Since our Statehouse reporter Corey Hutchins first learned that the No. 1 item on the Lege's agenda was a bill allowing concealed weapon permit holders to bring firearms into bars and restaurants, we here at the City Paper have been wondering exactly how this particular bill came to be the General Assembly's preeminent concern for 2014.
Yesterday, on the day that Gov. Nikki Haley signed the bill into law, Corey posed that question and tried to answer it
. It's a good piece. However, I'm now beginning to question what he was told.
When Corey asked the bill's primary sponsor, state Sen. Sean Bennett (R-Summerville), why he introduced the bill, Bennett noted
that the bill wasn't even at the top of his list of things to do. In fact, Bennett intimates that he wouldn't have written the bill if he hadn't been asked by constituents:
“I didn’t come to Columbia with this piece of legislation at the top of my agenda,” Bennett says. “My agenda is economic development, job creation and low taxes and all that good stuff. But, as you know, you’re faced with requests, and sometimes you introduce legislation that maybe isn’t on the top of your agenda, but is on the top of others'.”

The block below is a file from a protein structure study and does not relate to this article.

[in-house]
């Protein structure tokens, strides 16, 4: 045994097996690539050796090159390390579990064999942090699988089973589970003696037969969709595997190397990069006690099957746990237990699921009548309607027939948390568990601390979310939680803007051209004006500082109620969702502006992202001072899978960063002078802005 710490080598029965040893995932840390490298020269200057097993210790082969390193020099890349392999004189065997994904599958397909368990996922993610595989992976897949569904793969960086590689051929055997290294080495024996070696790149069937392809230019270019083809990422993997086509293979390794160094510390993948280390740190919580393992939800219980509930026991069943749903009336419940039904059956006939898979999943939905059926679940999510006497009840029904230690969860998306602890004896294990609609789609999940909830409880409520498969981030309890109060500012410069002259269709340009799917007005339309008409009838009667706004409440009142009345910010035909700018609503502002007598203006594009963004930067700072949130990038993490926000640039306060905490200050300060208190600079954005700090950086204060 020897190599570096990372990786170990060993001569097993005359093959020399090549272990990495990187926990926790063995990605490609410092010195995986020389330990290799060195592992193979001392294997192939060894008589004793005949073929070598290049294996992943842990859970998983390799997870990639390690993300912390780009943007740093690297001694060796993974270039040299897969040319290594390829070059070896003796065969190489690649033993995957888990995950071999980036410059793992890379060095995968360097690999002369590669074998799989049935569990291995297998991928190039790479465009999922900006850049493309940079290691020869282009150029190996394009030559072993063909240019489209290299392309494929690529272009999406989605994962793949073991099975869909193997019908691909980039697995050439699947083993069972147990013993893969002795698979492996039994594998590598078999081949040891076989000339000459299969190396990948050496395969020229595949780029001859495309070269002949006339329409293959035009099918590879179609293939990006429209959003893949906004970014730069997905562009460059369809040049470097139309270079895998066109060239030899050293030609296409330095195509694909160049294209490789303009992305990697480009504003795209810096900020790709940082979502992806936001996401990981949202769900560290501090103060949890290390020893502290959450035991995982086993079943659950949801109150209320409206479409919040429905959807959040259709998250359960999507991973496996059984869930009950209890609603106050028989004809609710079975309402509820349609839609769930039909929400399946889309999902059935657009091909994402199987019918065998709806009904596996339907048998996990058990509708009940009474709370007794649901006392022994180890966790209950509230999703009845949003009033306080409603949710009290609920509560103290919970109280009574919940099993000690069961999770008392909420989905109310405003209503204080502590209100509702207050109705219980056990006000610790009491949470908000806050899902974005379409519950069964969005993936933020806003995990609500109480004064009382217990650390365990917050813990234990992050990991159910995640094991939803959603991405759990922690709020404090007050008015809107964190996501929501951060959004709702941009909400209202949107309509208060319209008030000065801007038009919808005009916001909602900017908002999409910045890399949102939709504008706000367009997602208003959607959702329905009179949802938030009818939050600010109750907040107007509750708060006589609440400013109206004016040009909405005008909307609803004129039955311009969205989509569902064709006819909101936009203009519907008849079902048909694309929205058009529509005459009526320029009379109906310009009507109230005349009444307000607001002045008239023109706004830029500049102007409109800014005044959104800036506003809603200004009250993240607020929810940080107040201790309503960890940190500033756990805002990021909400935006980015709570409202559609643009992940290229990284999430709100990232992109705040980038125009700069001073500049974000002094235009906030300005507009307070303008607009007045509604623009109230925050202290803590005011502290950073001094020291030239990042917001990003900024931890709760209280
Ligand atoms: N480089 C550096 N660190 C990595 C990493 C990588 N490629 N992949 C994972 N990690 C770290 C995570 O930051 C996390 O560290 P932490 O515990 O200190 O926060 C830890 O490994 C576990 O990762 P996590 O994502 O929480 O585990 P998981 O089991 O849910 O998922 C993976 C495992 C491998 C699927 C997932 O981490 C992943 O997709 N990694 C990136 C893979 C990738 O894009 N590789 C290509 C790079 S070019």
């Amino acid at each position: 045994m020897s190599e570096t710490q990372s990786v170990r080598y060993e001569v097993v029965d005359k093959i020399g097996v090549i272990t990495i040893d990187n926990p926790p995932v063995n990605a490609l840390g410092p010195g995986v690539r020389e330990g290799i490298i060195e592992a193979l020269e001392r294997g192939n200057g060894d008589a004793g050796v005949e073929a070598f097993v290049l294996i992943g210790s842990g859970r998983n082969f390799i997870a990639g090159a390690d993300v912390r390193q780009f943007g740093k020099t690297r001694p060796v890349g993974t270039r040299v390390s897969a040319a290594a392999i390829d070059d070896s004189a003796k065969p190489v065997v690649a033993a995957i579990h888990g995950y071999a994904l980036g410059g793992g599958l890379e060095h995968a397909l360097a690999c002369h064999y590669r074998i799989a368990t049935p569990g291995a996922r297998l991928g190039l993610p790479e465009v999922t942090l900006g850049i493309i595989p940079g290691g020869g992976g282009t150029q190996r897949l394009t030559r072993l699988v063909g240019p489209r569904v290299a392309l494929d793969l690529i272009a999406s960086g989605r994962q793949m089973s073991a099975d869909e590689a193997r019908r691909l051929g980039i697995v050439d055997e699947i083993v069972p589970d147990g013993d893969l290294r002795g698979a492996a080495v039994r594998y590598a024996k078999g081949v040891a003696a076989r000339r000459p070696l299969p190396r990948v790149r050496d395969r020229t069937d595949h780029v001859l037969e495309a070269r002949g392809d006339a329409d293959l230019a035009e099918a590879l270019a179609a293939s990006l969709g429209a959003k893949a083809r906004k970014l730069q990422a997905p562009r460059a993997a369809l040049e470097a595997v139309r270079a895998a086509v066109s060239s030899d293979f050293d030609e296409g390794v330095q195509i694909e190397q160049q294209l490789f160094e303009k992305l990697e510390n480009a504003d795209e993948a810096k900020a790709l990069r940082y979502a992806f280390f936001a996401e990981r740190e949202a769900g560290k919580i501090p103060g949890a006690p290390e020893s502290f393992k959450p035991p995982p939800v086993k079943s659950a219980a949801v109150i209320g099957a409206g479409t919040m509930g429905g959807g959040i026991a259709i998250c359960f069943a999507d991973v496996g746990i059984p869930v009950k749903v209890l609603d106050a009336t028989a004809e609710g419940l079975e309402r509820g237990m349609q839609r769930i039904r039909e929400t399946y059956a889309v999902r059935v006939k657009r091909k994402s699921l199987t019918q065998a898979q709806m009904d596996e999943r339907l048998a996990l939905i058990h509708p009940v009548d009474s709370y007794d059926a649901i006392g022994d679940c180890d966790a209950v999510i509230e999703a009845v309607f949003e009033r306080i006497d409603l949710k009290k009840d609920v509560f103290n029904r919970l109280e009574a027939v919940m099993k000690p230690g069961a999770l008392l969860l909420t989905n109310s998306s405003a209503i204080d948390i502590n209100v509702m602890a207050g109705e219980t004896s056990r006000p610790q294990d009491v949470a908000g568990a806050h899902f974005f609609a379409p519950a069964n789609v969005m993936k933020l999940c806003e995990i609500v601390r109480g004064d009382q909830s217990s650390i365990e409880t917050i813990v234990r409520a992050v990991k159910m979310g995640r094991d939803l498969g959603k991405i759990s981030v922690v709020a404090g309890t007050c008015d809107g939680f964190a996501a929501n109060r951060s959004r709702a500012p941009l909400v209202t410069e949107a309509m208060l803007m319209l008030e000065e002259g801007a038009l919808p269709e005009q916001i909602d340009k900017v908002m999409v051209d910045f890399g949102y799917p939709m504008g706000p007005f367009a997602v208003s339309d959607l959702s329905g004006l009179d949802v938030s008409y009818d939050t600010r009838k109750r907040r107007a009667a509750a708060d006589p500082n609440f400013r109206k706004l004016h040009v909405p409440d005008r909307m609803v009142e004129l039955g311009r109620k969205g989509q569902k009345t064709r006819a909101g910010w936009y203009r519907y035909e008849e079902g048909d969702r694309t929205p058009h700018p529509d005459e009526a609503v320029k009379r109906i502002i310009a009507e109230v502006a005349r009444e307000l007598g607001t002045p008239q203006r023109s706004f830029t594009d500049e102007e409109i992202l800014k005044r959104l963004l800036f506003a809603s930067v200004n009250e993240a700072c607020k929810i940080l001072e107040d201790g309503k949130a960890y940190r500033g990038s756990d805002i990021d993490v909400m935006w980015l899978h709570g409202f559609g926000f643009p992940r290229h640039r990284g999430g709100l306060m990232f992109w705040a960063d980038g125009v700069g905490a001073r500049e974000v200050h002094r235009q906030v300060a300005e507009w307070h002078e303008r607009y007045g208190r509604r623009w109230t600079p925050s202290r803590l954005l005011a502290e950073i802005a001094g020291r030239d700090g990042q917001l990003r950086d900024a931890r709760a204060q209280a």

So the people of Summerville wanted it? Fair enough. But the bill was but the latest in a long line of similar pieces of legislation that didn't pass muster in the gun-loving, GOP-dominated Statehouse. And given that Bennett was a freshmen senator — a true low man on the toilet bowl — it seemed unlikely that he had a strong influence over his fellow legislators, Republican and Democrat alike.
I mean, newbies don't normally introduce important bills, especially not ones that are hot button issues like this. They keep their heads down and do whatever their Statehouse masters tell them to. (It's worth noting that at least two of the bill's initial sponsors were freshmen senators, Greg Hembree and Katrina Shealy.)
But yesterday, a curious thing happened. The NRA showed up at the bill signing.
And not only did a rep from the NRA show up Gov. Haley thanked the gun rights group for their, um, "help" on the bill. She even presented the rep with a celebratory pen, something she also bestowed on Bennett and Rep. Mike Pitts, the bill's House sponsor.
Now, I certainly can't speak for Bennett, but I have my doubts that the good people of Sweet Tea Ville really were begging him to pen this bill. In fact, I'm beginning to believe the young Summerville senator was chosen by GOP leaders to introduce this bill, a bill which was probably written, word for word, by the NRA itself.
Ah. Who am I kidding? That would never happen.